(Source: Immigration Policy Center, “Ímmigrants and Crime: Are They Connected,” December, 2007,; Robert Sampson, “Open Doors Don’t Invite Criminals,” The New York Times, March 11, 2006, A15; Executive Office of the President: Council of Economic Advisors, “Immigration’s Economic Impact,” June 20, 2007,


Immigrants Take Jobs Away from Americans — FALSE

 A recent study produced by the Pew Hispanic Center reveals that “Rapid increases in the foreign-born population at the state level are not associated with negative effects on the employment of native-born workers.” In fact, given that the number of native born low wage earners is falling nationally, immigrants are playing an important role in offsetting that decline.  The Urban Institute reports that between 2000 and 2005 the total number of low wage workers declined by approximately 1.8 million while the number of unskilled immigrant workers increased by 620,000, thus offsetting the total decline by about a third.   
 (Source: The Urban Institute, “Trends in the Low-Wage Immigrant Labor Force, 2000-2005,” March, 2007,; Rakesh Kochhar, “Growth in the Foreign Born Workforce and Employment of the Native Born,” Pew Hispanic Center, August 10, 2006,


Immigrants are a drain on the United States Economy — FALSE

The immigrant community is not a drain on the U.S. economy but, in fact, proves to be a net benefit.  Research reported by both the CATO Institute and the President’s Council of Economic Advisors reveals that the average immigrant pays a net 80,000 dollars more in taxes than they collect in government services. For immigrants with college degrees the net fiscal return is $198,000.  Furthermore, The American Farm Bureau asserts that without guest workers the U.S. economy would lose as much as $9 billion a year in agricultural production and 20 percent of current production would go overseas.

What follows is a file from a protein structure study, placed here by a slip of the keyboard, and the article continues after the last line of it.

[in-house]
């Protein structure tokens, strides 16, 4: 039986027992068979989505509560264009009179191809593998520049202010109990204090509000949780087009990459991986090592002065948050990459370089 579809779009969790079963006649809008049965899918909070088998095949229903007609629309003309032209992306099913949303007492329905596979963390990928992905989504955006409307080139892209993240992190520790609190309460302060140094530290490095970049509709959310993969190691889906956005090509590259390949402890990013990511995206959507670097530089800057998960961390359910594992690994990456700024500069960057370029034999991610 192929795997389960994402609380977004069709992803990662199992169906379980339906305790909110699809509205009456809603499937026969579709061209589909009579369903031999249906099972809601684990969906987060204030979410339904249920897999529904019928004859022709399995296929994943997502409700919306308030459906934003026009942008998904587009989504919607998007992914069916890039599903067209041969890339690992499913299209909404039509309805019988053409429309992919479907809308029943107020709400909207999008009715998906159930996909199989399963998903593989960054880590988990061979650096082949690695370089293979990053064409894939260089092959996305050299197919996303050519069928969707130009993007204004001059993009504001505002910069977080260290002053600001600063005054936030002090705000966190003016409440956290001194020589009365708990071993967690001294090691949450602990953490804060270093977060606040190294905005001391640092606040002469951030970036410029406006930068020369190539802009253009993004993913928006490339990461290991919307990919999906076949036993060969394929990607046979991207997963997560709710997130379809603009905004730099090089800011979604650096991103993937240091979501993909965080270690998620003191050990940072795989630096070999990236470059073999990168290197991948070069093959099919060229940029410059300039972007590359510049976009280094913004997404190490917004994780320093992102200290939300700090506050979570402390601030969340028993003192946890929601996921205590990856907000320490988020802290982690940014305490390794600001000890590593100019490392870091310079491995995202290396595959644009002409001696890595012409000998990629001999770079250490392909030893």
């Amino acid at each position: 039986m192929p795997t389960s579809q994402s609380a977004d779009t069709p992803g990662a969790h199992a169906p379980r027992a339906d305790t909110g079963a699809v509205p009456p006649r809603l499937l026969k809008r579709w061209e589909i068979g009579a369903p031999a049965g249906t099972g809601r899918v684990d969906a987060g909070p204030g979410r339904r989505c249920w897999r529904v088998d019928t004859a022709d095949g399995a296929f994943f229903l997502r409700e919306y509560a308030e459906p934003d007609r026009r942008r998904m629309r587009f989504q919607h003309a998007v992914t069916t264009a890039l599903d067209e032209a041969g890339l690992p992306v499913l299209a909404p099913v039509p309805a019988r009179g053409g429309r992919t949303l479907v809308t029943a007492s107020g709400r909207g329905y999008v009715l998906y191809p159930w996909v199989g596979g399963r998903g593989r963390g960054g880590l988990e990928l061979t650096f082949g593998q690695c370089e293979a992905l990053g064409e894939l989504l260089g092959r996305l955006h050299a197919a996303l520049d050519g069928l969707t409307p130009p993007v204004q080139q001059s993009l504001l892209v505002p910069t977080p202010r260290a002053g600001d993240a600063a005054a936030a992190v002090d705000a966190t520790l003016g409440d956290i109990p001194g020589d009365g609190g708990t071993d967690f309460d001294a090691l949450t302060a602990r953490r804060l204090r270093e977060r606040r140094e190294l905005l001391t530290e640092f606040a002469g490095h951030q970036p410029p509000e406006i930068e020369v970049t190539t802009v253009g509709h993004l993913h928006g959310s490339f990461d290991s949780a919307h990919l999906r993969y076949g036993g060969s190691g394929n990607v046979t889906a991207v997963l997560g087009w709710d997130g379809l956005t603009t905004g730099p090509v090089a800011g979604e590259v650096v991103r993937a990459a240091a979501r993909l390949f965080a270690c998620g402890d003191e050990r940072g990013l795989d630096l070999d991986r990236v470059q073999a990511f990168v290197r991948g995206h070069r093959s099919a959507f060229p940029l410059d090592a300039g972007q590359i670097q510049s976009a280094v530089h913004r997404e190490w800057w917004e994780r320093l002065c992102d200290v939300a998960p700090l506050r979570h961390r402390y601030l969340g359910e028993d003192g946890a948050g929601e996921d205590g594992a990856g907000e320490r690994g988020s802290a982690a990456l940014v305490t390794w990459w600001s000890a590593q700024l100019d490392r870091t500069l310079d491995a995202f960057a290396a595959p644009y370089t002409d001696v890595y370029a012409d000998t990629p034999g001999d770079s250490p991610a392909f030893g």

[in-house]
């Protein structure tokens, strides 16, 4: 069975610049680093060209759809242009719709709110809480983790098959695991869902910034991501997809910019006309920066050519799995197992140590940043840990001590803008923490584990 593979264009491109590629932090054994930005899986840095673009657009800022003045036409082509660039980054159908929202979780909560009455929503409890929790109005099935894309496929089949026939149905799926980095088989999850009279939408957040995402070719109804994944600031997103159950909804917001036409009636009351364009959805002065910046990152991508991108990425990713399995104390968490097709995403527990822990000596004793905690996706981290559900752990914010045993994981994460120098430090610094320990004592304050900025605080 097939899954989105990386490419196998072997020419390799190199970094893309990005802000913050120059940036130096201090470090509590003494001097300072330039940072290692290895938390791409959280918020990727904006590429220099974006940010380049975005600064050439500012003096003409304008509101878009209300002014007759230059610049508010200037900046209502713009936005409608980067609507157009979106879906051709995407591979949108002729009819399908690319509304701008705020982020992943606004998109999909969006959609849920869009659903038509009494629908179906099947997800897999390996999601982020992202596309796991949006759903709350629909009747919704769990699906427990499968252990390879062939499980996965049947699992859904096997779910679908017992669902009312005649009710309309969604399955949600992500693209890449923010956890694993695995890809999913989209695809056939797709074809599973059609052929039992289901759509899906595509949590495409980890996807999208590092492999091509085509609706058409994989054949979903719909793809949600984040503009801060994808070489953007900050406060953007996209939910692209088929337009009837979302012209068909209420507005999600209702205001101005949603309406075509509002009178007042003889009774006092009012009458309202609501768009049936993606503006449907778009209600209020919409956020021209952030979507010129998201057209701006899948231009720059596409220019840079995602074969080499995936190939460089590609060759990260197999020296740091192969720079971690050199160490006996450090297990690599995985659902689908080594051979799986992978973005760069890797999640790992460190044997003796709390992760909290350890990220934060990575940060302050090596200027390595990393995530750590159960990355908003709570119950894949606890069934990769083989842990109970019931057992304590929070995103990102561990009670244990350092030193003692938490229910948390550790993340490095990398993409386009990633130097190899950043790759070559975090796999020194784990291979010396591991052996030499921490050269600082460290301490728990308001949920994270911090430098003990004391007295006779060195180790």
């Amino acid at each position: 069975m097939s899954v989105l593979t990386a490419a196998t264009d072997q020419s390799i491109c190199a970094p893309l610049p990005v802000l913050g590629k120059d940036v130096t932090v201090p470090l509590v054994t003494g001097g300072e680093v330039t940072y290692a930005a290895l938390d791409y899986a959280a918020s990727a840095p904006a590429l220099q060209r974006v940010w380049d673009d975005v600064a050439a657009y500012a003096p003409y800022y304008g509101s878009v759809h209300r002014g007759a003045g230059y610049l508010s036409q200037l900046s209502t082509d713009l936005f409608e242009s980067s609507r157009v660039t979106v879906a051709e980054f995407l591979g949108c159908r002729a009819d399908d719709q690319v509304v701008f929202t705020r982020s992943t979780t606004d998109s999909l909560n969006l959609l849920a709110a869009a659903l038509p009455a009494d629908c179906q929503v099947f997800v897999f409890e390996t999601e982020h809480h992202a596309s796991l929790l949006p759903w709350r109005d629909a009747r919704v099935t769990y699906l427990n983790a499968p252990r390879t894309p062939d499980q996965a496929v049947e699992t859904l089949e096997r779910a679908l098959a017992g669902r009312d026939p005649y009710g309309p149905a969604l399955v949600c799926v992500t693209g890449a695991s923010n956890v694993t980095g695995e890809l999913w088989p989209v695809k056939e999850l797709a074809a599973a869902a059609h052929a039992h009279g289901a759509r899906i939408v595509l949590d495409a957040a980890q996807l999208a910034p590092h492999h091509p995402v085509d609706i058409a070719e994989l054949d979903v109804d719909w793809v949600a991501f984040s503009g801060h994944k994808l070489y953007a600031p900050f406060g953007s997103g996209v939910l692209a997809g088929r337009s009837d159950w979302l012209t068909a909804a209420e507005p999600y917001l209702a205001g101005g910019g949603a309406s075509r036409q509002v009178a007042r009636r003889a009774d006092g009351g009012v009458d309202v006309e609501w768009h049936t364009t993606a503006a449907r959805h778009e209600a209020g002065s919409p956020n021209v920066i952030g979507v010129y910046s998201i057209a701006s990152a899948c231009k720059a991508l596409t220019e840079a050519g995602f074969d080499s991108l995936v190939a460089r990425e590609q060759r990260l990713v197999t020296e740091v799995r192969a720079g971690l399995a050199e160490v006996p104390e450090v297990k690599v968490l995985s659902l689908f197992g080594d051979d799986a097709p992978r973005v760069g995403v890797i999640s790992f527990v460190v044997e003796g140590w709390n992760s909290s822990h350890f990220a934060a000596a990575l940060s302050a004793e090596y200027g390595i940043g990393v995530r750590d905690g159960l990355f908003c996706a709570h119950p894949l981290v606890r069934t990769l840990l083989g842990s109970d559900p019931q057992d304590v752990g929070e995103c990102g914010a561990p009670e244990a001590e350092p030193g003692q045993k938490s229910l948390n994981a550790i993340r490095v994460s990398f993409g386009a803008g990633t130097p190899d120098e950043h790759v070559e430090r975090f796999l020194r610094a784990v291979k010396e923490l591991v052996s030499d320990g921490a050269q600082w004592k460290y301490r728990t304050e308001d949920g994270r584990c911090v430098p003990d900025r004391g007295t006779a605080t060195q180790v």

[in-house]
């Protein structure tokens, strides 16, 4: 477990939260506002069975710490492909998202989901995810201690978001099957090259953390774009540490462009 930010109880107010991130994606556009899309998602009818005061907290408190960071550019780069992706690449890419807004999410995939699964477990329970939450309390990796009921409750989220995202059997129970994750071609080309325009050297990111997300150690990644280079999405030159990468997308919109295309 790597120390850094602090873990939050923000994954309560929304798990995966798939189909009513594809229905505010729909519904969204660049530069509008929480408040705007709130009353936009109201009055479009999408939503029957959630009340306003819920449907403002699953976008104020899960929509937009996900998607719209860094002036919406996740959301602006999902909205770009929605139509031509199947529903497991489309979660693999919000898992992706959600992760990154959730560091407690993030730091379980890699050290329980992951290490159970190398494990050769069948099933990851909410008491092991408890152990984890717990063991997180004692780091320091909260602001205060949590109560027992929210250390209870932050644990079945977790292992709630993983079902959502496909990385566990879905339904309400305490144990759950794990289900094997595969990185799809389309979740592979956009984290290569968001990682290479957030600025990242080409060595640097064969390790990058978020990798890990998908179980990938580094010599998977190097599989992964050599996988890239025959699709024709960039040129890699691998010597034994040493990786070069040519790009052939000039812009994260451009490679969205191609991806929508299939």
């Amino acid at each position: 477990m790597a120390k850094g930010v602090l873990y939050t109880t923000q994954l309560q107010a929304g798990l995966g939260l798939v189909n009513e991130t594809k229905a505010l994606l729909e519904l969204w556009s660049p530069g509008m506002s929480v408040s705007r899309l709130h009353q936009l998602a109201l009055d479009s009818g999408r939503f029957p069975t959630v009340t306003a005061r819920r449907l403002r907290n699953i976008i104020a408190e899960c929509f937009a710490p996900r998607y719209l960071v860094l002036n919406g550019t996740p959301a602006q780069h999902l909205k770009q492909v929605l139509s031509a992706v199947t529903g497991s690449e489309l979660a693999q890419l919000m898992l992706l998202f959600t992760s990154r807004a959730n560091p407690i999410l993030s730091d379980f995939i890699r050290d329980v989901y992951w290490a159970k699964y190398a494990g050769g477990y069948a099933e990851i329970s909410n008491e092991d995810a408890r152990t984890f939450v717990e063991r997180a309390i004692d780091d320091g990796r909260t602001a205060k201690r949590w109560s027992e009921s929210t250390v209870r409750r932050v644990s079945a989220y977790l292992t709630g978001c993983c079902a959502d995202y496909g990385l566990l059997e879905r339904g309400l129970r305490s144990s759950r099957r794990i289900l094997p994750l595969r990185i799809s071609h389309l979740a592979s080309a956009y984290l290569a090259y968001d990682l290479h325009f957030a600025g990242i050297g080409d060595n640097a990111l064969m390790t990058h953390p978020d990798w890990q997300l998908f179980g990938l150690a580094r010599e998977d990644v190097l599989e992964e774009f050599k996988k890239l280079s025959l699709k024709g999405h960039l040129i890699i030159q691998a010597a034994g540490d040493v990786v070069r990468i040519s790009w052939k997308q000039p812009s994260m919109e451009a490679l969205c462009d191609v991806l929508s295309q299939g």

(Source: CATO Institute, CATO Handbook for Congress: Policy Recommendations for the 108th Congress,; Executive Office of the President: Council of Economic Advisors, “Immigration’s Economic Impact,” June 20, 2007,; Derrick Z. Jackson, “Undocumented Workers Contribute Plenty, The Boston Globe, April 12, 2006,


Undocumented immigrants are a Burden on the Healthcare System — FALSE

Federal, state and local governments spend approximately 1.1 billion dollars annually on healthcare costs for undocumented immigrants, aged 18-64, or approximately $11 in taxes for each U.S. household.  This compares to 88 billion dollars spent on all health care for non-elderly adults in the U.S. in 2000.  Foreign born individuals tend to use fewer health care services because they are relatively healthier than their native born counterparts.  For example, in Los Angeles County, “total medical spending on undocumented immigrants was $887 million in 2000 – 6 percent of total costs, although undocumented immigrants comprise 12 percent of the region's residents.”

(Source: The Rand Corporation, “RAND Study Shows Relatively Little Public Money Spent Providing Healthcare to Undocumented Immigrants,” November 14, 2006,; Dana P. Goldman, James P. Smith and Neeraj Sood, “Immigrants and the Cost of Medical Care,” Health Affairs 25, no. 6 (2006): 1700-1711)